Quoting Dan Drown <dan-...@drown.org>:
Another direction I'm considering is measuring the host's frequency
using PWM output on the host (~1PPS) and measuring that with the
microcontroller's timer.  That should give me a more precise
measurement, and it isn't affected by interrupt latency.

I've gone through a few redesigns and now I have something that is starting to look pretty good.

First redesign: I setup the Linux computer to output 50Hz PWM, and hooked that to a timer channel on my microcontroller. I then divided down the PWM to 1Hz in software to measure the length of 1 second to compare the two
clocks - Linux system vs microcontroller's TCXO.

That looks like this (green=Linux system's clock, purple=TCXO's measurement of Linux system's clock).

I've adjusted the starting offset to be within 50ppb, but the TCXO drifts off and the difference widens to over 300ppb after 3 days.

Second redesign: I experimented with reducing the tempcomp factor by 50% so that the TCXO's drift has less of an impact, but it still does some temperature correction.

That looks like this (blue=Linux system's clock, purple=TCXO tempcomp reduced by 50%, green=TCXO tempcomp reduced by 70%)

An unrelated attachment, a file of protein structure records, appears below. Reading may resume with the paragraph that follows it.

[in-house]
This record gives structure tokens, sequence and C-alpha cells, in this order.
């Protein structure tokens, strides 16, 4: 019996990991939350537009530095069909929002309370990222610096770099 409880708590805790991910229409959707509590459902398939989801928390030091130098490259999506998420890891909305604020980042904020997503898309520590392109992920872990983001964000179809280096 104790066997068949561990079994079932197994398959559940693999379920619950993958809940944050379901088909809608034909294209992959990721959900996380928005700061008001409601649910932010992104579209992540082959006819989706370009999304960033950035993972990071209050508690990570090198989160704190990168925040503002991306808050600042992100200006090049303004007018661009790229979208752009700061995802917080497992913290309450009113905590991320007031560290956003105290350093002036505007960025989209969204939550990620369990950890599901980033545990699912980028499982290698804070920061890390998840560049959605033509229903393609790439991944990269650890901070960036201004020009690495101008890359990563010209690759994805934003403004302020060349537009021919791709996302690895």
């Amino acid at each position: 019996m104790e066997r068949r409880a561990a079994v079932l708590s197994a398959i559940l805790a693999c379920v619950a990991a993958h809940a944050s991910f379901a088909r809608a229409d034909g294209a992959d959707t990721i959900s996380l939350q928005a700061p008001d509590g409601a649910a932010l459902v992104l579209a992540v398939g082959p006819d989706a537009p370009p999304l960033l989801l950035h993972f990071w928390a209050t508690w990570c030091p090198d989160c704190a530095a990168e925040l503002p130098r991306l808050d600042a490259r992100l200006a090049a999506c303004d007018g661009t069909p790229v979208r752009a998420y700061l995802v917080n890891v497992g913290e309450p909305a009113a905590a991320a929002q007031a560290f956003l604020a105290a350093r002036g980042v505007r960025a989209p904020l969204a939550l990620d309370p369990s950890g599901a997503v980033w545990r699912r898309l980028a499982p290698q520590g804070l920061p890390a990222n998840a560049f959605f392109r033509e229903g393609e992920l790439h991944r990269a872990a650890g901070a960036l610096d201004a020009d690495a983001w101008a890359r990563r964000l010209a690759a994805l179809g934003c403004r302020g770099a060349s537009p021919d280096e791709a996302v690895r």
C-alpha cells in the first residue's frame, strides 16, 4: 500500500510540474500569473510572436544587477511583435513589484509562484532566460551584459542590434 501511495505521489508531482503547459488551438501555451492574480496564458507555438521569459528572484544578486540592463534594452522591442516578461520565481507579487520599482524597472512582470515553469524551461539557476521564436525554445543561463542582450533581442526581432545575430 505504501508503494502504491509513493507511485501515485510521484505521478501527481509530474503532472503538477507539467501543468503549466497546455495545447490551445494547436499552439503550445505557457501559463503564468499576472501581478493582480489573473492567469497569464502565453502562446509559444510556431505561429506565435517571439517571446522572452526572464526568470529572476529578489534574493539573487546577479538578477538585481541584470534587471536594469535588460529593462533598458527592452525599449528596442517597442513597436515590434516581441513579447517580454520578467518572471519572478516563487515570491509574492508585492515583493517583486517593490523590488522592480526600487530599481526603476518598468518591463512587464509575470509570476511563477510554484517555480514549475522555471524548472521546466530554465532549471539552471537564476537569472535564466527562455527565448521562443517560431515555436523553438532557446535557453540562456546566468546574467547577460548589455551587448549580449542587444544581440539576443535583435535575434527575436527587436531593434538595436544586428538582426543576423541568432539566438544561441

Again I adjusted the starting point to be within 50ppb, and after 7 days it's drifted 3ppm (50%) / 5ppm (70%).

Third redesign: To reduce the number of variables, I wanted to get the frequency from the GPS into the stm32. I added another timing channel on the stm32 and hooked it up to the same GPS PPS that chrony is using.

The GPS channel (frequency difference between TCXO and GPS, 64s average):

The Linux system frequency is measured relative to the GPS channel. This reduces the TCXO error to a very small amount.
Purple=stm32's measurement, Green=Linux system's measurement

That's a little hard to see with them being so close together.

Here's how tempcomp.log vs tracking.log looks:

The frequency reported in tracking.log is -20.464ppm to -20.466ppm. Tempcomp is taking care of all (well, over 99%) of the frequency changes. So if I find a better local frequency source, this should be a good design.

For fun, I added a third timing channel with a RTC (DS3231 "+/- 2.5ppm") that outputs 1PPS. It has an internal temperature sensor to adjust the capacitive load on the built-in crystal every 64s to stay on frequency. You can see those jumps in this graph (frequency is relative to the GPS PPS). I set its aging register to +0.2ppm before starting the measurement.

Lastly, an adev plot of the three channels. Channels 1&3 are relative to the GPS (channel 2). The GPS is relative to the TCXO. The timer hardware's resolution is 2e-8 (48MHz) at 1 second.

Code for both the microcontroller and Linux client is here - https://github.com/ddrown/stm32-input-capture

For my next redesign, I'm going to try a better class TCXO. The current one is branded as "2.5ppm", and I think I'll try a "200ppb"

Unrelated to tempcomp, I'm also trying out the new asymmetry code because I'm on a recent git version. I assume the offset value in statistics.log is corrected for asymmetry while the offset value in measurements.log is not. I've added the two offsets to my graphs:

Those servers average an asymmetry value of -0.46. It seems to be an improvement.

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